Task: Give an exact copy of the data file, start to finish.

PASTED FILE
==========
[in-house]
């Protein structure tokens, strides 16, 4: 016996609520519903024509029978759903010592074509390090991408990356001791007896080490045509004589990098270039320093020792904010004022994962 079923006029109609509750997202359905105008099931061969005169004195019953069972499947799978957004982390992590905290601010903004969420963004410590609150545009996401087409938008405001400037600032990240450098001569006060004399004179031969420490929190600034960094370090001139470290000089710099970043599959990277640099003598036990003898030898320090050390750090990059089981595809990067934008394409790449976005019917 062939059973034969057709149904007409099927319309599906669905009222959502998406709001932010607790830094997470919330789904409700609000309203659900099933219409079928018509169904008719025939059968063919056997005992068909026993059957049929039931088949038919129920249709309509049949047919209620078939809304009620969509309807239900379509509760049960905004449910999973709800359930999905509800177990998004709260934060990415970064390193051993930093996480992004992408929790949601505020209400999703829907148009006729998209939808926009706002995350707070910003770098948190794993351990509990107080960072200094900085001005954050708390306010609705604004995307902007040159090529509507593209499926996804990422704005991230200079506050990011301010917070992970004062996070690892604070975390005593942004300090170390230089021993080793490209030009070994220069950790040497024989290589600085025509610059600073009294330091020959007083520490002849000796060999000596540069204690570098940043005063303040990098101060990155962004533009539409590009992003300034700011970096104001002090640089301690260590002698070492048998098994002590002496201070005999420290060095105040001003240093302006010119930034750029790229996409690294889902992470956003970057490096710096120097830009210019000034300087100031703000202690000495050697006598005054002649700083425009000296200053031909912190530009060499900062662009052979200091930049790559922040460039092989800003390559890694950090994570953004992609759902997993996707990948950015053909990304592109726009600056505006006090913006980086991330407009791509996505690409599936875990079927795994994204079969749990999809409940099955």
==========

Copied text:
[in-house]
């Protein structure tokens, strides 16, 4: 016996609520519903024509029978759903010592074509390090991408990356001791007896080490045509004589990098270039320093020792904010004022994962 079923006029109609509750997202359905105008099931061969005169004195019953069972499947799978957004982390992590905290601010903004969420963004410590609150545009996401087409938008405001400037600032990240450098001569006060004399004179031969420490929190600034960094370090001139470290000089710099970043599959990277640099003598036990003898030898320090050390750090990059089981595809990067934008394409790449976005019917 062939059973034969057709149904007409099927319309599906669905009222959502998406709001932010607790830094997470919330789904409700609000309203659900099933219409079928018509169904008719025939059968063919056997005992068909026993059957049929039931088949038919129920249709309509049949047919209620078939809304009620969509309807239900379509509760049960905004449910999973709800359930999905509800177990998004709260934060990415970064390193051993930093996480992004992408929790949601505020209400999703829907148009006729998209939808926009706002995350707070910003770098948190794993351990509990107080960072200094900085001005954050708390306010609705604004995307902007040159090529509507593209499926996804990422704005991230200079506050990011301010917070992970004062996070690892604070975390005593942004300090170390230089021993080793490209030009070994220069950790040497024989290589600085025509610059600073009294330091020959007083520490002849000796060999000596540069204690570098940043005063303040990098101060990155962004533009539409590009992003300034700011970096104001002090640089301690260590002698070492048998098994002590002496201070005999420290060095105040001003240093302006010119930034750029790229996409690294889902992470956003970057490096710096120097830009210019000034300087100031703000202690000495050697006598005054002649700083425009000296200053031909912190530009060499900062662009052979200091930049790559922040460039092989800003390559890694950090994570953004992609759902997993996707990948950015053909990304592109726009600056505006006090913006980086991330407009791509996505690409599936875990079927795994994204079969749990999809409940099955």